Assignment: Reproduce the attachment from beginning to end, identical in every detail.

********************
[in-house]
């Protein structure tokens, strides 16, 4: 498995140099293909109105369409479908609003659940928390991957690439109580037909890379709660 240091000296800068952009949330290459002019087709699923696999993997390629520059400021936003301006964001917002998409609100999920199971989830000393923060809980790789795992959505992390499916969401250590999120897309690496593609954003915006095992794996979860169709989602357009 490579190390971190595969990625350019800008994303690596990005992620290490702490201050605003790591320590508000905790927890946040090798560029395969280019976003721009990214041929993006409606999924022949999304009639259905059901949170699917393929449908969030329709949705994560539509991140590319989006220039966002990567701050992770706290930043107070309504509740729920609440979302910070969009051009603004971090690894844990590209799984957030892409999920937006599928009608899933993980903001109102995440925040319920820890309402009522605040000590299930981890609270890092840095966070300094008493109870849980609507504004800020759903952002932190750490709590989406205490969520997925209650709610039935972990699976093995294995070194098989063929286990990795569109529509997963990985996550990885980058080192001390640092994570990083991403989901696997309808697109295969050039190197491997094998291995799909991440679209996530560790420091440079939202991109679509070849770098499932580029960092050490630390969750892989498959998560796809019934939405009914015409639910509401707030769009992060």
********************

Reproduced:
[in-house]
């Protein structure tokens, strides 16, 4: 498995140099293909109105369409479908609003659940928390991957690439109580037909890379709660 240091000296800068952009949330290459002019087709699923696999993997390629520059400021936003301006964001917002998409609100999920199971989830000393923060809980790789795992959505992390499916969401250590999120897309690496593609954003915006095992794996979860169709989602357009 490579190390971190595969990625350019800008994303690596990005992620290490702490201050605003790591320590508000905790927890946040090798560029395969280019976003721009990214041929993006409606999924022949999304009639259905059901949170699917393929449908969030329709949705994560539509991140590319989006220039966002990567701050992770706290930043107070309504509740729920609440979302910070969009051009603004971090690894844990590209799984957030892409999920937006599928009608899933993980903001109102995440925040319920820890309402009522605040000590299930981890609270890092840095966070300094008493109870849980609507504004800020759903952002932190750490709590989406205490969520997925209650709610039935972990699976093995294995070194098989063929286990990795569109529509997963990985996550990885980058080192001390640092994570990083991403989901696997309808697109295969050039190197491997094998291995799909991440679209996530560790420091440079939202991109679509070849770098499932580029960092050490630390969750892989498959998560796809019934939405009914015409639910509401707030769009992060």